On Mon, Sep 14, 2015 at 3:29 AM, Noah Misch <n...@leadboat.com> wrote: > SECURITY DEFINER execution blocks SET ROLE, SET SESSION AUTHORIZATION, and > sometimes "GRANT role1 TO role2". Otherwise, it works like regular execution. > Adding exceptions, particularly silent behavior changes as opposed to hard > errors, is a big deal.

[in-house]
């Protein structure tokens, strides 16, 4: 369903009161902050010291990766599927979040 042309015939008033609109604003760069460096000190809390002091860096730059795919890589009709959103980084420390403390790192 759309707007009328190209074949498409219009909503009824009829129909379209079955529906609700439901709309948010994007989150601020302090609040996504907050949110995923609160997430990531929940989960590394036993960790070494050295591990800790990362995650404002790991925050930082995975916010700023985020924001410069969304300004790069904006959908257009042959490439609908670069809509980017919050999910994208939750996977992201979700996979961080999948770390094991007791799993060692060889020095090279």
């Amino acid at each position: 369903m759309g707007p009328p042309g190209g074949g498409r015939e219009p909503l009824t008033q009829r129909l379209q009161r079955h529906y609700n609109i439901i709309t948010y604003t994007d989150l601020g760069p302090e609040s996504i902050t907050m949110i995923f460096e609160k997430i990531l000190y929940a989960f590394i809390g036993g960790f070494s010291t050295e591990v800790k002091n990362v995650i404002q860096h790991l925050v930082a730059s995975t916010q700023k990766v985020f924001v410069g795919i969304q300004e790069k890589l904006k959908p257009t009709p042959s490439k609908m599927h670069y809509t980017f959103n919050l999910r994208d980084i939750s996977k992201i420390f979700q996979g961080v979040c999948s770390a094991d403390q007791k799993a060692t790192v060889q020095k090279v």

Yeah, that does seem possibly surprising... > Pondering it afresh this week, I see now that row_security=force itself is the > problem. It's a new instance of the maligned "behavior-changing GUC". > Function authors will not consistently test the row_security=force case, and > others can run the functions under row_security=force and get novel results. > This poses a reliability and security threat. While row_security=force is > handy for testing, visiting a second role for testing purposes is a fine > replacement. Let's remove "force", making row_security a config_bool. If > someone later desires to revive the capability, a DDL-specified property of > each policy would be free from these problems. ...but I'm not sure I like this, either. Without row_security=force, it's hard for a table owner to test their policy, unless they have the ability to assume some other user ID, which some won't. If someone puts in place a policy which they believe secures their data properly but which actually does not, and they are unable to test it properly for lack of this setting, that too will be a security hole. We will be able to attribute it to user error rather than product defect, but that will be cold comfort to the person whose sensitive data has been leaked. -- Robert Haas EnterpriseDB: http://www.enterprisedb.com The Enterprise PostgreSQL Company -- Sent via pgsql-hackers mailing list (firstname.lastname@example.org) To make changes to your subscription: http://www.postgresql.org/mailpref/pgsql-hackers